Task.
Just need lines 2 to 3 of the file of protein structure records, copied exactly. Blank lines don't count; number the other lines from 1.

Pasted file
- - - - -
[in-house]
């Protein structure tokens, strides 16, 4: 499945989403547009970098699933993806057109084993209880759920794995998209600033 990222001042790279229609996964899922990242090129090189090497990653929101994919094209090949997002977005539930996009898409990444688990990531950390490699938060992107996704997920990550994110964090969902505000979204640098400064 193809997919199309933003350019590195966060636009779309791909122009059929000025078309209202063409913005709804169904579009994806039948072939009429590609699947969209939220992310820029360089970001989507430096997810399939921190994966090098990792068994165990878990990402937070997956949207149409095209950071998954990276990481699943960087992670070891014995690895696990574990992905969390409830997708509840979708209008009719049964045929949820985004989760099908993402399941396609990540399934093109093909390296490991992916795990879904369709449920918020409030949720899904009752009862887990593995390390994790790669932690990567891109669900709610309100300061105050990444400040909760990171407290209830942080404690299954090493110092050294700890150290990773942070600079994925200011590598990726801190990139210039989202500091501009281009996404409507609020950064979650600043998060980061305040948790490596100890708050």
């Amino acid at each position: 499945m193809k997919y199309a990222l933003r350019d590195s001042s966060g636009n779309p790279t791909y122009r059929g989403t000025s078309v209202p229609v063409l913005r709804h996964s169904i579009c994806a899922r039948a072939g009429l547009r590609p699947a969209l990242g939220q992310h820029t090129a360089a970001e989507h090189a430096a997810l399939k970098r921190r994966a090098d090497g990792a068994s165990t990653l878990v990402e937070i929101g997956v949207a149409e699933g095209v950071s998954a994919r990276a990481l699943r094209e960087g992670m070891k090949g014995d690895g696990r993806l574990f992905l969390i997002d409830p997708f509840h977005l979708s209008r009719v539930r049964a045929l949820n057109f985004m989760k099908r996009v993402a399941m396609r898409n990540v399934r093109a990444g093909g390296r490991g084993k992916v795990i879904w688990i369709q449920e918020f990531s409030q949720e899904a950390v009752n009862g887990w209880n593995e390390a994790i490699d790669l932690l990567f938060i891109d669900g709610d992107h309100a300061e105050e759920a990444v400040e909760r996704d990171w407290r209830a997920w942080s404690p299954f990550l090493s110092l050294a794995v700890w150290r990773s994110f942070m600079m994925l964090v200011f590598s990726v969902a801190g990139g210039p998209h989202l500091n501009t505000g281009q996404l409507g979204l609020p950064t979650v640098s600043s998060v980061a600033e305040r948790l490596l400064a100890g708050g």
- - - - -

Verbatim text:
């Protein structure tokens, strides 16, 4: 499945989403547009970098699933993806057109084993209880759920794995998209600033 990222001042790279229609996964899922990242090129090189090497990653929101994919094209090949997002977005539930996009898409990444688990990531950390490699938060992107996704997920990550994110964090969902505000979204640098400064 193809997919199309933003350019590195966060636009779309791909122009059929000025078309209202063409913005709804169904579009994806039948072939009429590609699947969209939220992310820029360089970001989507430096997810399939921190994966090098990792068994165990878990990402937070997956949207149409095209950071998954990276990481699943960087992670070891014995690895696990574990992905969390409830997708509840979708209008009719049964045929949820985004989760099908993402399941396609990540399934093109093909390296490991992916795990879904369709449920918020409030949720899904009752009862887990593995390390994790790669932690990567891109669900709610309100300061105050990444400040909760990171407290209830942080404690299954090493110092050294700890150290990773942070600079994925200011590598990726801190990139210039989202500091501009281009996404409507609020950064979650600043998060980061305040948790490596100890708050």
């Amino acid at each position: 499945m193809k997919y199309a990222l933003r350019d590195s001042s966060g636009n779309p790279t791909y122009r059929g989403t000025s078309v209202p229609v063409l913005r709804h996964s169904i579009c994806a899922r039948a072939g009429l547009r590609p699947a969209l990242g939220q992310h820029t090129a360089a970001e989507h090189a430096a997810l399939k970098r921190r994966a090098d090497g990792a068994s165990t990653l878990v990402e937070i929101g997956v949207a149409e699933g095209v950071s998954a994919r990276a990481l699943r094209e960087g992670m070891k090949g014995d690895g696990r993806l574990f992905l969390i997002d409830p997708f509840h977005l979708s209008r009719v539930r049964a045929l949820n057109f985004m989760k099908r996009v993402a399941m396609r898409n990540v399934r093109a990444g093909g390296r490991g084993k992916v795990i879904w688990i369709q449920e918020f990531s409030q949720e899904a950390v009752n009862g887990w209880n593995e390390a994790i490699d790669l932690l990567f938060i891109d669900g709610d992107h309100a300061e105050e759920a990444v400040e909760r996704d990171w407290r209830a997920w942080s404690p299954f990550l090493s110092l050294a794995v700890w150290r990773s994110f942070m600079m994925l964090v200011f590598s990726v969902a801190g990139g210039p998209h989202l500091n501009t505000g281009q996404l409507g979204l609020p950064t979650v640098s600043s998060v980061a600033e305040r948790l490596l400064a100890g708050g």